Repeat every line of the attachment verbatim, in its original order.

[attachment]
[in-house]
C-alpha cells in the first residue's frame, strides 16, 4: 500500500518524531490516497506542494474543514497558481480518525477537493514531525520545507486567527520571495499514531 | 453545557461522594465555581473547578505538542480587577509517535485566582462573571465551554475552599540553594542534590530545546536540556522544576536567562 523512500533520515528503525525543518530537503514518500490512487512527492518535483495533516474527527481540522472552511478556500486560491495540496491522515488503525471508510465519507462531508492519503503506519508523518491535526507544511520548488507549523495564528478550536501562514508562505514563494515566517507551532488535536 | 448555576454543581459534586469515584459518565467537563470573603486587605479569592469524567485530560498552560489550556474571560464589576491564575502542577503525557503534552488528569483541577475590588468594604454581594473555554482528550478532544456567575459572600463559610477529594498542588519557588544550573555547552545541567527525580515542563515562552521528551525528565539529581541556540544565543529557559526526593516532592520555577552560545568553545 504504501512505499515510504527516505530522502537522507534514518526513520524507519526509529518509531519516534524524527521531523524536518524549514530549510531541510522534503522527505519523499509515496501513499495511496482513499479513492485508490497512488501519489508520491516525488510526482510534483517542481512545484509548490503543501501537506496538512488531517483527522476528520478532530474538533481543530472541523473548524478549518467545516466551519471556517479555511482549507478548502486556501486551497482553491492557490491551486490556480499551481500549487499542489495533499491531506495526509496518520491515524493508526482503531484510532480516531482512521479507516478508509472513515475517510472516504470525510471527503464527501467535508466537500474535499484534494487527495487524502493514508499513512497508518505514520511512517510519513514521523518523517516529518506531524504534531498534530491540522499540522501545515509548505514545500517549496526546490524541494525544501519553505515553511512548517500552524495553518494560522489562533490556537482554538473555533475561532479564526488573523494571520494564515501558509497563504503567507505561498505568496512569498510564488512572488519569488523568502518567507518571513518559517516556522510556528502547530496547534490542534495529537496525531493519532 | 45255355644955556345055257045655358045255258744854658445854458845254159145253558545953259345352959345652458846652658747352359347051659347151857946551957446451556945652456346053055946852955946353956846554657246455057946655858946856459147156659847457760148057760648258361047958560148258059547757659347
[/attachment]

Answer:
[in-house]
C-alpha cells in the first residue's frame, strides 16, 4: 500500500518524531490516497506542494474543514497558481480518525477537493514531525520545507486567527520571495499514531 | 453545557461522594465555581473547578505538542480587577509517535485566582462573571465551554475552599540553594542534590530545546536540556522544576536567562 523512500533520515528503525525543518530537503514518500490512487512527492518535483495533516474527527481540522472552511478556500486560491495540496491522515488503525471508510465519507462531508492519503503506519508523518491535526507544511520548488507549523495564528478550536501562514508562505514563494515566517507551532488535536 | 448555576454543581459534586469515584459518565467537563470573603486587605479569592469524567485530560498552560489550556474571560464589576491564575502542577503525557503534552488528569483541577475590588468594604454581594473555554482528550478532544456567575459572600463559610477529594498542588519557588544550573555547552545541567527525580515542563515562552521528551525528565539529581541556540544565543529557559526526593516532592520555577552560545568553545 504504501512505499515510504527516505530522502537522507534514518526513520524507519526509529518509531519516534524524527521531523524536518524549514530549510531541510522534503522527505519523499509515496501513499495511496482513499479513492485508490497512488501519489508520491516525488510526482510534483517542481512545484509548490503543501501537506496538512488531517483527522476528520478532530474538533481543530472541523473548524478549518467545516466551519471556517479555511482549507478548502486556501486551497482553491492557490491551486490556480499551481500549487499542489495533499491531506495526509496518520491515524493508526482503531484510532480516531482512521479507516478508509472513515475517510472516504470525510471527503464527501467535508466537500474535499484534494487527495487524502493514508499513512497508518505514520511512517510519513514521523518523517516529518506531524504534531498534530491540522499540522501545515509548505514545500517549496526546490524541494525544501519553505515553511512548517500552524495553518494560522489562533490556537482554538473555533475561532479564526488573523494571520494564515501558509497563504503567507505561498505568496512569498510564488512572488519569488523568502518567507518571513518559517516556522510556528502547530496547534490542534495529537496525531493519532 | 45255355644955556345055257045655358045255258744854658445854458845254159145253558545953259345352959345652458846652658747352359347051659347151857946551957446451556945652456346053055946852955946353956846554657246455057946655858946856459147156659847457760148057760648258361047958560148258059547757659347